Step 1: Choose a Book and Prepare It.

Picture of Choose a Book and Prepare It.

   Choose a book that is going to be the right size for what you want to put in it.  I wanted it to be relatively small, normal looking book.  I wanted everything to be contained inside with no visible plugs, wires, etc..  I hollowed mine out in two levels.  The top level is about 1" deep the bottom level is about 5/8" deep.  They are both about 4"x6".  I cut out a wooden template with my jigsaw.  This helped keep the pages evenly compressed as I cut with a utility knife.  It was slow going and a little messy but not too bad.
   After they were hollowed out, I brushed lots of glue (I used PVA, you can use white glue or whatever) on the walls inside the compartment, working the bristles of the brush inbetween the pages a little.  Then use some of the paper you cut out and line the inside of the compartments, firmly pressing it flat.  Allow to dry thoroughly.  You may want to do each compartment separately.  BE CAREFUL not to glue your book closed!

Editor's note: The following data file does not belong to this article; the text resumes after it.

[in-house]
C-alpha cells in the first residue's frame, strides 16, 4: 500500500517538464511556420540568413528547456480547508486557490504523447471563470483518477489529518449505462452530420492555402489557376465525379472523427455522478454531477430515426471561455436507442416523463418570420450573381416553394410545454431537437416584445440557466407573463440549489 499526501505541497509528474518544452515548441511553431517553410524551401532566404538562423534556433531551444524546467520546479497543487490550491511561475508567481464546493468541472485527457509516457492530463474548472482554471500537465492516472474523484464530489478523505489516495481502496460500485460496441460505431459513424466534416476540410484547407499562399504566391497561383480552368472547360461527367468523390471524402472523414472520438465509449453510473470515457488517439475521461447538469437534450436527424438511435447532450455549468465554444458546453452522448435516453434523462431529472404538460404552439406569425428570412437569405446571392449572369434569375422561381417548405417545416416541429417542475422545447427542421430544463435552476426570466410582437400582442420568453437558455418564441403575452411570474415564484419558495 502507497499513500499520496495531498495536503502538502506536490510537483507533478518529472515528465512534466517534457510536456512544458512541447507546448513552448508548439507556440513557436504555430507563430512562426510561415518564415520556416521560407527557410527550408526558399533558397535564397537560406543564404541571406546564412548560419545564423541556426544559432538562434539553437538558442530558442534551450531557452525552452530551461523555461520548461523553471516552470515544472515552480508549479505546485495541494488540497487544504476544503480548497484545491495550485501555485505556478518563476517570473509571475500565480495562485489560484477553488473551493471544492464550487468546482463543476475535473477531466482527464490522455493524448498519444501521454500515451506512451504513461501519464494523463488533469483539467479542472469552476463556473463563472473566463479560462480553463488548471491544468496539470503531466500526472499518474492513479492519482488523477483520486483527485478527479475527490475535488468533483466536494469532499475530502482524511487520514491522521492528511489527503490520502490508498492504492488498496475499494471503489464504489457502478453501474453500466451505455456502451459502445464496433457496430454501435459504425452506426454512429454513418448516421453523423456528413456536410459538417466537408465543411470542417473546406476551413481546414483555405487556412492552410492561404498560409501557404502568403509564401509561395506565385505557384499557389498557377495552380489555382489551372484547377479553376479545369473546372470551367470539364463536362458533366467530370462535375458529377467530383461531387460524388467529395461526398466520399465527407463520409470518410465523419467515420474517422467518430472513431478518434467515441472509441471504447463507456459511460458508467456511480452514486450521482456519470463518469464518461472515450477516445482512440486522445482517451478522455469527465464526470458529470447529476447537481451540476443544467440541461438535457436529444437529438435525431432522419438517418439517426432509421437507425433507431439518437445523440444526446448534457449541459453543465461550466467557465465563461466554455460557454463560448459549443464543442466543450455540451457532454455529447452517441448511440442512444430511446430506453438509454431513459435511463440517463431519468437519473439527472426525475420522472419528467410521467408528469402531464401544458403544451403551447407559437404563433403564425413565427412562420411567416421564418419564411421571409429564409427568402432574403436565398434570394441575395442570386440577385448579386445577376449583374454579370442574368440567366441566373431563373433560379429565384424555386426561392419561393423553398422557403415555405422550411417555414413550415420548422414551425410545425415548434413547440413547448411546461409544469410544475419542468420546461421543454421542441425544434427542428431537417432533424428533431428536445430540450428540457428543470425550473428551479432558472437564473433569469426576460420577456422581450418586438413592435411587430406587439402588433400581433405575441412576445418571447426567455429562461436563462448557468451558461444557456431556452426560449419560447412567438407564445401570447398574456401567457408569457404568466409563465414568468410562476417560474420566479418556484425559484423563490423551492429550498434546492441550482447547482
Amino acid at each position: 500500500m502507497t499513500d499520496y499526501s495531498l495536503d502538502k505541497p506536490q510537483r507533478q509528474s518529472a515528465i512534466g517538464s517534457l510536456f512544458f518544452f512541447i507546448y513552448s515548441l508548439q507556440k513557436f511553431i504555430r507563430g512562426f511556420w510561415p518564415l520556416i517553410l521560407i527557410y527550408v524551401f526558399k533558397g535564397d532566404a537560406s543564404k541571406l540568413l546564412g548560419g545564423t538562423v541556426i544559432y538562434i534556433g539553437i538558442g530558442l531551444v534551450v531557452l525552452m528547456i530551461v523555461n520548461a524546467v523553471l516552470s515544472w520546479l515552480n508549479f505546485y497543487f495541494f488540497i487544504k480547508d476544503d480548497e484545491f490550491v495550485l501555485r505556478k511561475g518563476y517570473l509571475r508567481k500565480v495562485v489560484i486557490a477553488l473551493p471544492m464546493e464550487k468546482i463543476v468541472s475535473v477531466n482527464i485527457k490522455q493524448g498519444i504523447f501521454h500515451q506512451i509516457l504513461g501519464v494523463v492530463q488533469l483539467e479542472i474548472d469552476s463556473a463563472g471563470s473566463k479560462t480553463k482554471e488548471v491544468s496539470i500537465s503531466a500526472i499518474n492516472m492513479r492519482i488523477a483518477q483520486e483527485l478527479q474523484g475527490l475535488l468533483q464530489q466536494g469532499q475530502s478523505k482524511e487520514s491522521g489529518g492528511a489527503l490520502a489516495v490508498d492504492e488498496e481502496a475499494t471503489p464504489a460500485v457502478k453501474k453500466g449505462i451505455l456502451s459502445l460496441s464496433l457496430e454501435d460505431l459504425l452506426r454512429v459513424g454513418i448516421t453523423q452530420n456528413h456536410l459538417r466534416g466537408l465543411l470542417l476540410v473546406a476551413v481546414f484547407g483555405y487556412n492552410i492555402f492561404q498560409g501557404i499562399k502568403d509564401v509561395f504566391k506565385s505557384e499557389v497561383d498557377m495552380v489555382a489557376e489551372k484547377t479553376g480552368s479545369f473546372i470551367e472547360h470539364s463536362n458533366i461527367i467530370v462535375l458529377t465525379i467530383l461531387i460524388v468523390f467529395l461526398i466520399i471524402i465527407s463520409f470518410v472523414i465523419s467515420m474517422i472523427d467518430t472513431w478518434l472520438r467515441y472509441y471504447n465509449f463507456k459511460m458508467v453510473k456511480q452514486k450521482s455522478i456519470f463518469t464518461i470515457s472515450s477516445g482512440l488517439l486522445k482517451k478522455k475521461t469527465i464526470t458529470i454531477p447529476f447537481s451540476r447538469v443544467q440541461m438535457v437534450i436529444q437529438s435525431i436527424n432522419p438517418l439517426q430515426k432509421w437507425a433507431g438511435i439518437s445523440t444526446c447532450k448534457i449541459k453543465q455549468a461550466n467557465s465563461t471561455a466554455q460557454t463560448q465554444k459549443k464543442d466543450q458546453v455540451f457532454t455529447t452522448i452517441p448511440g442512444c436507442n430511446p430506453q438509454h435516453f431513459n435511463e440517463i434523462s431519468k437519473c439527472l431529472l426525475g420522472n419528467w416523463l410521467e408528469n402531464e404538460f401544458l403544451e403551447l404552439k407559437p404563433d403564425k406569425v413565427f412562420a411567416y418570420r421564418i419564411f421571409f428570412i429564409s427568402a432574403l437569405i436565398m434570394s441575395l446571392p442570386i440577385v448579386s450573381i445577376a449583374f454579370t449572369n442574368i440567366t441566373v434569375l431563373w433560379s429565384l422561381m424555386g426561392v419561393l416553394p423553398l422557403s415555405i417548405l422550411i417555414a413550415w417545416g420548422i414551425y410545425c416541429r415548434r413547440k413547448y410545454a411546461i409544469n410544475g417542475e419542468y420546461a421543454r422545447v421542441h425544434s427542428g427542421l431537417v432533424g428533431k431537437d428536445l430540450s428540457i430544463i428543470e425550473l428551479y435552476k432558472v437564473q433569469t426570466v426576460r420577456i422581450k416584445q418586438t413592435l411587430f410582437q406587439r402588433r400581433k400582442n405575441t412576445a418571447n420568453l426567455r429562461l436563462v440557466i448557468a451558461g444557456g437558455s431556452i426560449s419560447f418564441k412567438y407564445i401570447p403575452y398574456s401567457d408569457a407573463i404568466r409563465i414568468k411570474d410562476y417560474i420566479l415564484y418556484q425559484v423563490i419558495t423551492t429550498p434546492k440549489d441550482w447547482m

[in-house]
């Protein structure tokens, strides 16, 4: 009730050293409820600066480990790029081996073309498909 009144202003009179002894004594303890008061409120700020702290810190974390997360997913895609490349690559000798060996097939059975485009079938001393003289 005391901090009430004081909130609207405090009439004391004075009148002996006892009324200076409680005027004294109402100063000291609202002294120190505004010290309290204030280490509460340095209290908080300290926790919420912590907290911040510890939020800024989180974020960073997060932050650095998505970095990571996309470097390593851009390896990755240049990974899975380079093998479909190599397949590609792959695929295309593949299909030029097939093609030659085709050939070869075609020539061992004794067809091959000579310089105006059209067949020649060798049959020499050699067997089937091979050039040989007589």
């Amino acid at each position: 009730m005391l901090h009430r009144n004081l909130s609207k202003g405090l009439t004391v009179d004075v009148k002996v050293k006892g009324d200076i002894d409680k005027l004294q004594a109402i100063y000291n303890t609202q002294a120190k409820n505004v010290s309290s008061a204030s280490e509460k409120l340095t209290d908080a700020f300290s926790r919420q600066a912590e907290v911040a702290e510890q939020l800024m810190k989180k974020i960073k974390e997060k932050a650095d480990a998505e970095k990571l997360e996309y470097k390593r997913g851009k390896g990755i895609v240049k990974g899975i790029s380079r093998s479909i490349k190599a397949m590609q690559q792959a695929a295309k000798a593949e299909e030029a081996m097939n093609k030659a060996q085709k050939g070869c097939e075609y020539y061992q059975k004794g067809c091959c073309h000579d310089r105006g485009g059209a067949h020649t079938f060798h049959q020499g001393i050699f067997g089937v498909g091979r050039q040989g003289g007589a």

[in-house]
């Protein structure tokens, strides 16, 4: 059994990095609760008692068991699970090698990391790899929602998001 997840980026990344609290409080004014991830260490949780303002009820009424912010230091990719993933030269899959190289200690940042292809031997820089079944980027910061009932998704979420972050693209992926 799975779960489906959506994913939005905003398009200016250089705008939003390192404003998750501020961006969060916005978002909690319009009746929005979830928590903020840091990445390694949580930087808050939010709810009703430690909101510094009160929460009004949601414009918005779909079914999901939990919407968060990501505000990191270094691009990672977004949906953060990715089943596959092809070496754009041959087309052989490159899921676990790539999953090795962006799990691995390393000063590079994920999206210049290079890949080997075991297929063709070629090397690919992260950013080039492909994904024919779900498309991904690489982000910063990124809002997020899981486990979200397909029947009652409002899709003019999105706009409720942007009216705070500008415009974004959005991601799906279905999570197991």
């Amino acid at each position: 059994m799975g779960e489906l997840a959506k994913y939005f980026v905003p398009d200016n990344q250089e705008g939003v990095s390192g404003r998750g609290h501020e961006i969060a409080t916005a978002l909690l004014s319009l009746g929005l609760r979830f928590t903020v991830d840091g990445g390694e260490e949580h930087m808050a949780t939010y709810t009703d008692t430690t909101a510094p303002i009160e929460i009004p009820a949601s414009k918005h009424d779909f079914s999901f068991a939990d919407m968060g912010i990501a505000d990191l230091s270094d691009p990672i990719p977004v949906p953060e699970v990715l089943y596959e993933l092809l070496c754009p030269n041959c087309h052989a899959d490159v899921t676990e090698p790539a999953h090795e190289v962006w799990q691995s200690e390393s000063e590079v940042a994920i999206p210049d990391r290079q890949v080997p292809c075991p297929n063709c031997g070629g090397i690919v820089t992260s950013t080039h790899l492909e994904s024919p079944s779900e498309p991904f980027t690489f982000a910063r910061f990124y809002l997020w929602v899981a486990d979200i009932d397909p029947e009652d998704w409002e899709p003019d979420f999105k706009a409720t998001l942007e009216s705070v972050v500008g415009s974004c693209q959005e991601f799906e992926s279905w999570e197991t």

Next, I sliced the cover paper along the spine cover and allowed it to flap open to expose the spine.  I made measurements and drilled and cut holes in the spine for my various connections.    
   I then covered the entire outside with book cloth.

Step 2: Wiring It Up.

Picture of Wiring It Up.

     First, I plundered all of my electronics for the parts I would need.  I wanted to be able to remove the board from the book to work on it so I decided to use JST and other connectors to connect everything to the board.  I used a slide switch wired to the aux. switch on the board to power it on and off.  This was then embedded in the spine of the book.   I used a contact switch to make a normally closed switch which would open the circuit for the embedded light strip, turning  the power off when the book is closed and on when it is openned.  Almost all of my solder connections get covered in Plastidip (got mine at the hardware store near spraypaint) to prevent shorting and reinforce the connection.  I used hot glue to embed everything which also reiforces and prevents shorts.